Aphyosemion elberti (Ahl 1924)
Photo courtesy of Ed Purzl.
|Meaning of Name||
After the original collector - Dr. S. Elbert.
Über neue afrikanische Zahnkarpfen der Gattung Panchax.
Zoologischer Anzeiger. 60 (3-4) 309-310.
4 cm (Radda & Pürzl 1987)
n = 19-20, A = 33-34 (Scheel 1968). Variable between different populations.
Wildekamp in 'World of Killies' also places Aphyosemion bualanum kekemense Radda & Scheel 1975 & Aphyosemion kekemense Huber 1977 as synonyms. As this reference library follows Huber's listings I have put it in as a valid sp. until the situation changes.
Bamendjina - Brighter coloured than N'dop
. Blue is stronger with pectorals deeper orange. Shape of dorsal &
anal appears to be different (both narrower at the base & more open
at the outer edges) according to P.Lakermi in BKA newsletter No.278
Bamkin - Scheel collected these & took some back to Copenhagen for study.
Batibo - Located 20 miles south of the 6° line of latitude in the northern part or the High Western Plateau. On the western edge of known distribution for the species. This area is 25 miles west of Bamenda. This is a blue-green population with no yellow in any fin.
Diang - 40kms
west of Bértoua on the Nanga - Eboko road.
P.Lakermi in BKA newsletter No.278 (October 1988) reported that this
population lacked spectacular fin extensions in young fish. These develop
in older fish.
About 20 kms seperate this population from Foumban. Considered by P.Lakermi
in BKA newsletter No.278 (October 1988) to be the most intense blue
coloured population. Vertical red bands are narrow & few in number.
A noticeable red mark was observed at the base of the caudal (in one
specimen). The dorsal was reportedly less spotted than other populations.
GKCAR 90/26 -
GKC 90/2 -
Ibaikak (Ibaykak) - Situated on the road
going east from Sakbyémé on the Axe Lourd road from Edéa
to Pouma. Turn north in the direction of Ngambé. Immediately
after Sakbayémé a bridge crosses the Sanaga River. After
this bridge a road leads to Kahn (Kan). Ibaikak is a further 26kms on.
This is 7km as the crow flies from the banks of the Sanaga River.
Jakiri - Near Mt.Oku. Many biotopes in this area are in the drainage leading to Lake Barmendjing. Adult fish have reportedly large fins & develop long fin extensions.
Koupa Matapit - Stan Langdon put an article
in BKA newsletter No.177, May 1980. P.Lakermi in BKA newsletter No.278
(October 1988) reported that this population was similar to Bamendjina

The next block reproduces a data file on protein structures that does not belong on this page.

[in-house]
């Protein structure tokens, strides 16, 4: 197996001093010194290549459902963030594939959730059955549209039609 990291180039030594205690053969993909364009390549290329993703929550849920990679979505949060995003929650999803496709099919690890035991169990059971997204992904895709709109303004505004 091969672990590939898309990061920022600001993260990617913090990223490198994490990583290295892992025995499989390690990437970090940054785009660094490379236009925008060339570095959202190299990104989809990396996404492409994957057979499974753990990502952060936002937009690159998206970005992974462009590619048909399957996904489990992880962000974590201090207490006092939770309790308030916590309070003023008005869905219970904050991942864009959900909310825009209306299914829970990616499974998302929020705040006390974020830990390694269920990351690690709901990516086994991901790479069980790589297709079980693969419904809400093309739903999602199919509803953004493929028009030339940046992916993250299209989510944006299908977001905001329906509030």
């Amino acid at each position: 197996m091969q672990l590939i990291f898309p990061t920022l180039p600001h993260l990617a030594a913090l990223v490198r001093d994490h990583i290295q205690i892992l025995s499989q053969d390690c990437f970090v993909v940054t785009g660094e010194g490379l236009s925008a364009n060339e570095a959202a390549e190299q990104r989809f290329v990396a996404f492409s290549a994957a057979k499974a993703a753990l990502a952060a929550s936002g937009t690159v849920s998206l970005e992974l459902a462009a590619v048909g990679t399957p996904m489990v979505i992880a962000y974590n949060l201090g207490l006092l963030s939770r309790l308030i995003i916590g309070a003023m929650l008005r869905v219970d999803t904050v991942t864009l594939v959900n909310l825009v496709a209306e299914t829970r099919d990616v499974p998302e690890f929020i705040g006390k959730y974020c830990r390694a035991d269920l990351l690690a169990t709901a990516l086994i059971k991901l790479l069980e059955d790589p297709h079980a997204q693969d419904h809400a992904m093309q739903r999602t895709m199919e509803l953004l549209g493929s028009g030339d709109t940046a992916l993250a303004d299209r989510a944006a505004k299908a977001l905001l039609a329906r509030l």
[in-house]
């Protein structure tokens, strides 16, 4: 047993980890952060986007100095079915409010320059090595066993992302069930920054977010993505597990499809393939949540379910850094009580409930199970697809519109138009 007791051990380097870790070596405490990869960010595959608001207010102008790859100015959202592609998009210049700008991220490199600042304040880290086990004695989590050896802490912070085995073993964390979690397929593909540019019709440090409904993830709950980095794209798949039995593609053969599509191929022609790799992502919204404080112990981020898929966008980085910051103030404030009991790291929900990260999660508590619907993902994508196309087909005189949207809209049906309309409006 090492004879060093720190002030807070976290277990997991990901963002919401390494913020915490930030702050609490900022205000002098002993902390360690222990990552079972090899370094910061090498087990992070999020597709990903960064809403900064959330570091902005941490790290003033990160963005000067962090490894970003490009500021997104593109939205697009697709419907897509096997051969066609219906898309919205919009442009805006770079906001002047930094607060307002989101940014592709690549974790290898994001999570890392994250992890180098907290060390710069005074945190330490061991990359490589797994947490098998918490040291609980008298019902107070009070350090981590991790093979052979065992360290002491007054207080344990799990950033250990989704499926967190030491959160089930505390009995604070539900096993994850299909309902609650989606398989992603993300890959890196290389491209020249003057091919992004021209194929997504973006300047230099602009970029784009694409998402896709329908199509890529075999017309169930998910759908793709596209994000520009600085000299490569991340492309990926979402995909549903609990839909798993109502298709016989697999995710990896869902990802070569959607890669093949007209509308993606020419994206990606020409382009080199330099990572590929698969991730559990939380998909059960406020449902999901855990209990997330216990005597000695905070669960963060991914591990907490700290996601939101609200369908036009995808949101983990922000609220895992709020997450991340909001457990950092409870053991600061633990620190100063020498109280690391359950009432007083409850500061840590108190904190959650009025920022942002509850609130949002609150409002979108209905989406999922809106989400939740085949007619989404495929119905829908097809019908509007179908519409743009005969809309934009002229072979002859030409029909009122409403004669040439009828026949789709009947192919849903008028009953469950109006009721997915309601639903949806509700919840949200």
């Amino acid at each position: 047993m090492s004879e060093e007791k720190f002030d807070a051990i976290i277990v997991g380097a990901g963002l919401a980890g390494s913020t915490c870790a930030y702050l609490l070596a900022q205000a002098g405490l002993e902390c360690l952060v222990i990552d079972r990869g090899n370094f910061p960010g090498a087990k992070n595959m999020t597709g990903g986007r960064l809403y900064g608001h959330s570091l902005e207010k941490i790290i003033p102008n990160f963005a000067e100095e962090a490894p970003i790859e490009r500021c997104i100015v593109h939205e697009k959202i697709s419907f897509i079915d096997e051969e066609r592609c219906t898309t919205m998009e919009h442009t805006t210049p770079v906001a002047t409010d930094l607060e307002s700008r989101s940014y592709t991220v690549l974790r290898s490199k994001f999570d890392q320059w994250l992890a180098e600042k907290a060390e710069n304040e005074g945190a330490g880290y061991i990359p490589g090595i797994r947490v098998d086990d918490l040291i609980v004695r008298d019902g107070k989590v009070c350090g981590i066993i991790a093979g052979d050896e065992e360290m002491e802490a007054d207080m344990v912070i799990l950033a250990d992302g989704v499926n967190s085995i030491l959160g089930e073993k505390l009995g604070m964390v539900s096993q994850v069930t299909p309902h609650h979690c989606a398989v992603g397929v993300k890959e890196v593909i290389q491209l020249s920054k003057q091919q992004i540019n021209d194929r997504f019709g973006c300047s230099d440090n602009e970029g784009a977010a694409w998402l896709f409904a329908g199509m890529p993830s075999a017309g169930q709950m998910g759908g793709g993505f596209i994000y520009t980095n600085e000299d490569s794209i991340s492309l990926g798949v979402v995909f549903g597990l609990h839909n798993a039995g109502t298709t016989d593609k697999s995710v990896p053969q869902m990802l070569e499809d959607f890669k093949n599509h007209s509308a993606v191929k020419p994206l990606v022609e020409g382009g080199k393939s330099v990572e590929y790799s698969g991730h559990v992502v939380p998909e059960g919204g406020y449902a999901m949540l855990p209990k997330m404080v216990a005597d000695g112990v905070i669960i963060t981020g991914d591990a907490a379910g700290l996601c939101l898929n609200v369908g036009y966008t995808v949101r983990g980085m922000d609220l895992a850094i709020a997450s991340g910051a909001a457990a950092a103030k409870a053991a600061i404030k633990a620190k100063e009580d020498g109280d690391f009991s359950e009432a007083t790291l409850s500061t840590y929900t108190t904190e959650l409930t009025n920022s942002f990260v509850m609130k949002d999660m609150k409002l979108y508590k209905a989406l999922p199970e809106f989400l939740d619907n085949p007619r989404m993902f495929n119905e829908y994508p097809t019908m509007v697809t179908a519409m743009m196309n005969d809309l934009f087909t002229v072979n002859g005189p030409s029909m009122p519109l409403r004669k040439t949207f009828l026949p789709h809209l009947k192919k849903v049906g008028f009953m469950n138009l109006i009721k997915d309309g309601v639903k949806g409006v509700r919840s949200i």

but stockier & darker. This population is one of the larger of the
sp. measuring 50-60mm. The author collected 80 fry from the parents
tank on their death.
Mambila Plateau - Imported by BKA Species Import in July/August 1974. This was not the first import from this location. They were reportedly collected in fast flowing water.
Ndokayo - A large fish. Found in an area of heavy forest outside the town.
Ndop - Found in high savannah.
Water temperature measured 18°. Considered to have the
longest fin extensions of all the elberti
Japan Gallery. Aquarium strains derive from 1982 (see
CCP 82 ).
- P.Lakermi in BKA newsletter No.278 (October 1988) noted that this
population was distinguished by the shape of the dorsal which appears
very small. The red vertical bands are unique in that they are red spots
which form bands.
N'tui - Found
in an area bordering on rainforest in water measuring 24°C. P.Lakermi
in BKA newsletter No.278 (October 1988) noted that some offspring from
this population showed no yellow colouration. Both forms apparently
are seen in wild collected fish.
Red 'T' -
This is a little confusing. No doubt that 'T' refers to Peter Tirbak
& no doubt they came from Europe into the US. Records in Journals
state Peter Tirbak found a red form of A.elberti
on a trip to Europe in 1977/78 & took them back to the USA where
he added the letter 'T' to keep them seperate from other forms. There
was a rumour in the BKA some years ago that this form & Diang were
the same form. This is not correct as they are completely different.
Yelwa - This population was sent to BKA
Species Control around June/July 1972 from John Hughes who collected
them in a small hamlet called Yelwa which was situated 6 miles to the
south of the town of Maisamari on the Mambila Plateau (Cameroon/Nigeria